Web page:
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View Diary: Ancient Asia: The Domesticated Horse (35 comments)

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  •  How incredible that the ancestor (7+ / 0-)

    of the horse evolved in the New World, then was first domesticated over on another continent.

    Here on the West Coast, the presence of "wild horses" in a rugged natural area, has traditionally been regarded as evidence that the "white people" from Europe, possibly Spaniards, were once there. If the strains of the horse ancestor hadn't died out before the Spanish horses got loose, could the two types of horses have bread? You run into this kind of question all the time with pigs if memory serves. It just gets very messy.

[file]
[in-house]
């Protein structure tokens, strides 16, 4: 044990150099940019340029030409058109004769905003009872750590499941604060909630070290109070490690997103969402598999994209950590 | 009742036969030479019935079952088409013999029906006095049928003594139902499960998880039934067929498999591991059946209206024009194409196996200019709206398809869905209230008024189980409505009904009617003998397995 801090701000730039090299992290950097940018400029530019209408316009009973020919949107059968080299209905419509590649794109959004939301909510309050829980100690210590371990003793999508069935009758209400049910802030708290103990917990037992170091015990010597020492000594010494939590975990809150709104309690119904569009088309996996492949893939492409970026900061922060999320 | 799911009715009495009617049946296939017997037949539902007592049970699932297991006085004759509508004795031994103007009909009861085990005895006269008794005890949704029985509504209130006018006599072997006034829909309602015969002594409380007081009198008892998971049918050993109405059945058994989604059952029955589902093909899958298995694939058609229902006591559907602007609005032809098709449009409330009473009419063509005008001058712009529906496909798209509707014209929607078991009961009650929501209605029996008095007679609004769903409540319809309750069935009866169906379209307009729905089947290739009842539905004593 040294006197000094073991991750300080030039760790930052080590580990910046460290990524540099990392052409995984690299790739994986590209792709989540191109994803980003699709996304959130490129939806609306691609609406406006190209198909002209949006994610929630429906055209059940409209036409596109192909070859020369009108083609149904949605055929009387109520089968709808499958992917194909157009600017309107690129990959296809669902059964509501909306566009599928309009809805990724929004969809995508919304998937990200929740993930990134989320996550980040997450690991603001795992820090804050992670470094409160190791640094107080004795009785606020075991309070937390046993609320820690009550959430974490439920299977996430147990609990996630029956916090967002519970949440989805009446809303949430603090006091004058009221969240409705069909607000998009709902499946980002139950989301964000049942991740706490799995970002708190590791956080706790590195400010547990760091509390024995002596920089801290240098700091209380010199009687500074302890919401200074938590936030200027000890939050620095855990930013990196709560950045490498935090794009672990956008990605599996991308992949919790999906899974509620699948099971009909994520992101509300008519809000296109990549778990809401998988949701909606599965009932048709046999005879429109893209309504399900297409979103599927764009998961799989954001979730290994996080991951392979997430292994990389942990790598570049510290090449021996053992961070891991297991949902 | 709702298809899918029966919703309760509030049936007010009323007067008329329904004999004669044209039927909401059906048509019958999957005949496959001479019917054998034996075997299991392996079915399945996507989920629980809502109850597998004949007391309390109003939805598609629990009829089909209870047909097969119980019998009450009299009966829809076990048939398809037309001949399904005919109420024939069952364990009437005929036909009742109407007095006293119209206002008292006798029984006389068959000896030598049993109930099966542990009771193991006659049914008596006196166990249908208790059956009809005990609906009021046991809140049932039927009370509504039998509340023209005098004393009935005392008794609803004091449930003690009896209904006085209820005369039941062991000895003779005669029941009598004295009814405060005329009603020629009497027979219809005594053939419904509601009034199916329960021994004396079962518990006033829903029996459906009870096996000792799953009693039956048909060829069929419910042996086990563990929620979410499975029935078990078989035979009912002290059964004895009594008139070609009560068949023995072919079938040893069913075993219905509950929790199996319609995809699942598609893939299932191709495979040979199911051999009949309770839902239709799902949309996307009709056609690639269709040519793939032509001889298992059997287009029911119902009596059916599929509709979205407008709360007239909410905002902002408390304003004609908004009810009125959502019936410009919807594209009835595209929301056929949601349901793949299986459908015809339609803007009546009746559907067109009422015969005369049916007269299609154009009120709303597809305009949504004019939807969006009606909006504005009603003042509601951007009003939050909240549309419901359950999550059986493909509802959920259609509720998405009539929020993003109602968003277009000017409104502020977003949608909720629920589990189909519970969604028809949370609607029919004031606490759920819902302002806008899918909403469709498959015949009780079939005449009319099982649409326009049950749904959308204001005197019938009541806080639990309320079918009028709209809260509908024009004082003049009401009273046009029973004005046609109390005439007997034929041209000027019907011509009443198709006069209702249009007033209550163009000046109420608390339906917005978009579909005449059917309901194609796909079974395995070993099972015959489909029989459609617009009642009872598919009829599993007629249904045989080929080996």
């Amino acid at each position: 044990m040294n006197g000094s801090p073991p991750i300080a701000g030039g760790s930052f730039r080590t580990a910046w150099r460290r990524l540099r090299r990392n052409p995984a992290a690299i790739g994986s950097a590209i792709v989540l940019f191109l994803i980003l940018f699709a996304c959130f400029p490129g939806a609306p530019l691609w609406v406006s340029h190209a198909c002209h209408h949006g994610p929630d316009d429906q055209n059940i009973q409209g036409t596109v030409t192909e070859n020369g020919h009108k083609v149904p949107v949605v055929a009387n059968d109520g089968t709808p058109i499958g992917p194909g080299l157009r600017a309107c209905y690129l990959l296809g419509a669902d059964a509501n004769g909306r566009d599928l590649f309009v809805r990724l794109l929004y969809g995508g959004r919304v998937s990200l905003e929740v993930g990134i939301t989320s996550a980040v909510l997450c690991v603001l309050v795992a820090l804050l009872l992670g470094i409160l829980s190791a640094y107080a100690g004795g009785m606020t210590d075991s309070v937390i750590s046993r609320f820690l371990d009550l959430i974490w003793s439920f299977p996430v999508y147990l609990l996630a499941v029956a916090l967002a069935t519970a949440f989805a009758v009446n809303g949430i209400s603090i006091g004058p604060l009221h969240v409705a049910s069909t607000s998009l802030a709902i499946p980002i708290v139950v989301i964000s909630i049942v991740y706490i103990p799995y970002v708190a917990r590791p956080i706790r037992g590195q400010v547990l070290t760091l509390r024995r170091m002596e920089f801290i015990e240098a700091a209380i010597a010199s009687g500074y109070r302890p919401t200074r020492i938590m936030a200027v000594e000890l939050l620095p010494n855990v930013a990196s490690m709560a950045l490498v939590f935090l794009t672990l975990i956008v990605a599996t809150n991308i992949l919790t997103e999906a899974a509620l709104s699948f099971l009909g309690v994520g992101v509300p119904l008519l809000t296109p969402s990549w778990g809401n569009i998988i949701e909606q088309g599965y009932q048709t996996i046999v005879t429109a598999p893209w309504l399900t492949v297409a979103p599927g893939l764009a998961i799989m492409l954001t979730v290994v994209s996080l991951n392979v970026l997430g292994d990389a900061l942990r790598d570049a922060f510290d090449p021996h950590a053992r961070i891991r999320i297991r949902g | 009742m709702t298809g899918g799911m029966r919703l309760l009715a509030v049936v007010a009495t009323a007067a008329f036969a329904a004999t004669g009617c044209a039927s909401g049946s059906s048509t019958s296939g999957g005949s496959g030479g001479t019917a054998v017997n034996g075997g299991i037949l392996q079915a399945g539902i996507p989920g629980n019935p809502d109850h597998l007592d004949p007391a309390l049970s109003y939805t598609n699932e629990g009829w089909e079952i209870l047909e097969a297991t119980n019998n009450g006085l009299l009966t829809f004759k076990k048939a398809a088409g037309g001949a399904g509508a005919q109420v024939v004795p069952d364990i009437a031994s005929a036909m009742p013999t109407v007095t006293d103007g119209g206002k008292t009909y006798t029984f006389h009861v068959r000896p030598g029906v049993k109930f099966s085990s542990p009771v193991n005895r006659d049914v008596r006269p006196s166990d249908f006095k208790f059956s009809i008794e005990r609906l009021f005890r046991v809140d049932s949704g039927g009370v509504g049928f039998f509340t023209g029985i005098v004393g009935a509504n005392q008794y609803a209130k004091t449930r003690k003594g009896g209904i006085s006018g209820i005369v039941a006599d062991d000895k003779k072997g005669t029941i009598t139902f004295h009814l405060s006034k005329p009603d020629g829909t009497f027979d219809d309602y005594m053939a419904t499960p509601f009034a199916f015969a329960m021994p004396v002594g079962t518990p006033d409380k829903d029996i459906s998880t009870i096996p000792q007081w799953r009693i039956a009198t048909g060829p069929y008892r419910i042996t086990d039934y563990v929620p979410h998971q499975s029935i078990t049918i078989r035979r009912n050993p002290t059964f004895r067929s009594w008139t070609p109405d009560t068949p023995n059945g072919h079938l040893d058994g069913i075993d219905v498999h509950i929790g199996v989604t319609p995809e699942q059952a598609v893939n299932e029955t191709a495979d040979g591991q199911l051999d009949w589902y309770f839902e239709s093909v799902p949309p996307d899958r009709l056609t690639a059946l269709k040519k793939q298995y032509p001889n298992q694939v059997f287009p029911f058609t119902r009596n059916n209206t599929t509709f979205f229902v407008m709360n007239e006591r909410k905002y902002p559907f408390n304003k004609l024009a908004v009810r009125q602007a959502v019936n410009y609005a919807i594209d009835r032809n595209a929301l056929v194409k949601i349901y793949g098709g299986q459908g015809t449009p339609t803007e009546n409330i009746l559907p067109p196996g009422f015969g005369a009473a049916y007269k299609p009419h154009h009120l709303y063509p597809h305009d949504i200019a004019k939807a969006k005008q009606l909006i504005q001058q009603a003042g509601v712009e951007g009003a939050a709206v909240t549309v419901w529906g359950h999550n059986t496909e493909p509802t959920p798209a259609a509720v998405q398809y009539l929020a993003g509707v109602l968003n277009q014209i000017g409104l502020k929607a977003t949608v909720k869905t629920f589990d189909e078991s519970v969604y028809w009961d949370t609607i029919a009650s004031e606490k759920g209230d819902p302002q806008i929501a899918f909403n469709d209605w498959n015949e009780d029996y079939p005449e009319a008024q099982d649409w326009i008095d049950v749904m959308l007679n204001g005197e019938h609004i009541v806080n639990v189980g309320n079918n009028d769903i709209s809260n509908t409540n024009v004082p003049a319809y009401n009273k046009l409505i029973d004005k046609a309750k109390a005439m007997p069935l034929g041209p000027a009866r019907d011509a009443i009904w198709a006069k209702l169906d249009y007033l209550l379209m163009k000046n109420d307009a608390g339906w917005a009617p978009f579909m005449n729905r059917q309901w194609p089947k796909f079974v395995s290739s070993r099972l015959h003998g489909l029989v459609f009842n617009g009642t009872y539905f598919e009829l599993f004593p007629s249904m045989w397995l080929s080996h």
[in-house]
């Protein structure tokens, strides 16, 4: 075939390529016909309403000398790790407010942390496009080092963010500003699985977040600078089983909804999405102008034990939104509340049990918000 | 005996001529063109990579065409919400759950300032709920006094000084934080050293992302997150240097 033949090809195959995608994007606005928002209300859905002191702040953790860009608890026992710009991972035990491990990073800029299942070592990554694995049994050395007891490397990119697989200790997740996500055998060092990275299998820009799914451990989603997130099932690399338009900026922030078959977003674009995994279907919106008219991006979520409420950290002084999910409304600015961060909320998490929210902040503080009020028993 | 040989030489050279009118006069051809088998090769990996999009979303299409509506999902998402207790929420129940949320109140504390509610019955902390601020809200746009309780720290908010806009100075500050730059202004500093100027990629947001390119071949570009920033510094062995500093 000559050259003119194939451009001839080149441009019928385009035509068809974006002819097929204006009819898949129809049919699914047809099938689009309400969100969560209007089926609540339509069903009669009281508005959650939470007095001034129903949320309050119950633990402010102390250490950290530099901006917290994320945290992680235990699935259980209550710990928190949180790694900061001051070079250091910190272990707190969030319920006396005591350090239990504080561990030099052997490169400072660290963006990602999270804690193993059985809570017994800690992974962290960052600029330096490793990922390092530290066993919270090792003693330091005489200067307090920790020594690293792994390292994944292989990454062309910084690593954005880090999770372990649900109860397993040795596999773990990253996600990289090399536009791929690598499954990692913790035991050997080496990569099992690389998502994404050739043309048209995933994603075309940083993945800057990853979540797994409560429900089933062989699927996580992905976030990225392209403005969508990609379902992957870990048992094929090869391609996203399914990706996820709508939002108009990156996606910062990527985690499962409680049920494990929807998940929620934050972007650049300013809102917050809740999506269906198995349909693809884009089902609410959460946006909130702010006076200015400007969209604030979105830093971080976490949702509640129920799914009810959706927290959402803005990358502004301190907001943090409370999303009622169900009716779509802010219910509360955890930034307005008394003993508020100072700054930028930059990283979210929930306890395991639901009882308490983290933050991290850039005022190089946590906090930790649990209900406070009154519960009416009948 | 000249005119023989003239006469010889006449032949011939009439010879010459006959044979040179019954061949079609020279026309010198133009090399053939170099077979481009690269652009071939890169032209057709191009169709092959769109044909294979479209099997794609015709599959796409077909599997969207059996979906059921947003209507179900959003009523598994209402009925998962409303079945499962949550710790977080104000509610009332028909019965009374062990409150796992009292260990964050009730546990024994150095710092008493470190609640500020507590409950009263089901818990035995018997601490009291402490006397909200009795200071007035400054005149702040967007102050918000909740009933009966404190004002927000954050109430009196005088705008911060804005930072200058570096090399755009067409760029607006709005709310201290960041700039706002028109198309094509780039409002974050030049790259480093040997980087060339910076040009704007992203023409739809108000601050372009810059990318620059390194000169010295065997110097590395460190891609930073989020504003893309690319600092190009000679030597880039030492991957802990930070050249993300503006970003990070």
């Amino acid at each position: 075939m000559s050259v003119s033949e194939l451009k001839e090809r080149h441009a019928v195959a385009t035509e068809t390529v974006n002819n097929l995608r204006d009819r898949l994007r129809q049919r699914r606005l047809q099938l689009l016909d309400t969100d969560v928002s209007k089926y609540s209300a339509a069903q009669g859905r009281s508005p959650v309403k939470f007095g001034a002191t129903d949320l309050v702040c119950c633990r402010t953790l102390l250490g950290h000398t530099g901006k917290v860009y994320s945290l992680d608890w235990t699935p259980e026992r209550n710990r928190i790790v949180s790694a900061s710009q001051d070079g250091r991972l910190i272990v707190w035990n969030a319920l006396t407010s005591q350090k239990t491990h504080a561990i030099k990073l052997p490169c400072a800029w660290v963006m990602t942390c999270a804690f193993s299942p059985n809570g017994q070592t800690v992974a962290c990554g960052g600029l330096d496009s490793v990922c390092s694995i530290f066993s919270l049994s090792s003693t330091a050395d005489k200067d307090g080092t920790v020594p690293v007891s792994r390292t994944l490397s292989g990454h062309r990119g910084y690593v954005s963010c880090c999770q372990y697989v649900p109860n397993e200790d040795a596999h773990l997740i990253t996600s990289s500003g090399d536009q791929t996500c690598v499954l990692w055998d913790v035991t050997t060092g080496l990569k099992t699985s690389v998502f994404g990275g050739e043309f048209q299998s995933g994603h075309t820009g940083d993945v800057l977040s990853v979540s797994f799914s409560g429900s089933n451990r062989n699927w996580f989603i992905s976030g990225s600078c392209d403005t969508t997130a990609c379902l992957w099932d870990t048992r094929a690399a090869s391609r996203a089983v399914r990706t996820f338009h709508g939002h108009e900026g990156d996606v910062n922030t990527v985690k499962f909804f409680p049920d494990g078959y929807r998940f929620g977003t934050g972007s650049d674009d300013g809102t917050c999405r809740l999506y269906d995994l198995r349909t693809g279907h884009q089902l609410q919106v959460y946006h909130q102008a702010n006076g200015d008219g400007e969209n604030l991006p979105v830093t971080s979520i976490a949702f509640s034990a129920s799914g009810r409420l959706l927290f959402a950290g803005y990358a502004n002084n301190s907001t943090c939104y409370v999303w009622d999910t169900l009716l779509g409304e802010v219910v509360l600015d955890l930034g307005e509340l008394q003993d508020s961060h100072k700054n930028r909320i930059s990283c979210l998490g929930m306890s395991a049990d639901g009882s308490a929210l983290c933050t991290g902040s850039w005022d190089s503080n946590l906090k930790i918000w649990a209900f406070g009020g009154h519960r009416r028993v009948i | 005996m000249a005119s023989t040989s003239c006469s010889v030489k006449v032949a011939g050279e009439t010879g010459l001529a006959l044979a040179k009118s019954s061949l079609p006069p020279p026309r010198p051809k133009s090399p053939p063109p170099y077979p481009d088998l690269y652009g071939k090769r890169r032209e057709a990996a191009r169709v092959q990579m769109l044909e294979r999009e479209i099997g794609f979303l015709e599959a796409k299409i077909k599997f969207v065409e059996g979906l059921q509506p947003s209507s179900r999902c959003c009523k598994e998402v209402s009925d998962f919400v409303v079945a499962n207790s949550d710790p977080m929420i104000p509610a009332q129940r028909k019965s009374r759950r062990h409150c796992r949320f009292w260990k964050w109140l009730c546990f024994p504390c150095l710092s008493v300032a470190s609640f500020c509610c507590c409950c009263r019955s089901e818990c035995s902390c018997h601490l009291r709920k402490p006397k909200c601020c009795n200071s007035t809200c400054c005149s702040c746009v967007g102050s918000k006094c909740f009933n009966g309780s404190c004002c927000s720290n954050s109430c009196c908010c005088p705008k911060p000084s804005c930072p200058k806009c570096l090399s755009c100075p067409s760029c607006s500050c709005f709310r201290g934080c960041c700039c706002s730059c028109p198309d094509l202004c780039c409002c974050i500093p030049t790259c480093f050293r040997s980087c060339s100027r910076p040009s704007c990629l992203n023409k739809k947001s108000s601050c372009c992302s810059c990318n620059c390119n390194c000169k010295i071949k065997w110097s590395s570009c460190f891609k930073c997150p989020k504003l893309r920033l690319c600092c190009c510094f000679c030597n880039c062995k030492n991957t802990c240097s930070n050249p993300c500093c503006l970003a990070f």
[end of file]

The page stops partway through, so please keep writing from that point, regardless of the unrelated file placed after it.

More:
It's here they got the range/ and the machinery for change/ and it's here they got the spiritual thirst. --Leonard Cohen

    by karmsy on Sun Oct 07, 2012 at 08:18:24 AM PDT

    •  The ancient American horse is very different (7+ / 0-)

      from the modern feral horse in the Americas.  The extinct American horse could not have interbred with the Spanish Barbs that were first released in the New World.  The mere size difference is substantial.

      The presence of a feral horse herd in an area is evidence that the area has food and water, not necessarily that Europeans were present. Horse herds travel hundreds, thousands, of miles in the normal course of their lives.

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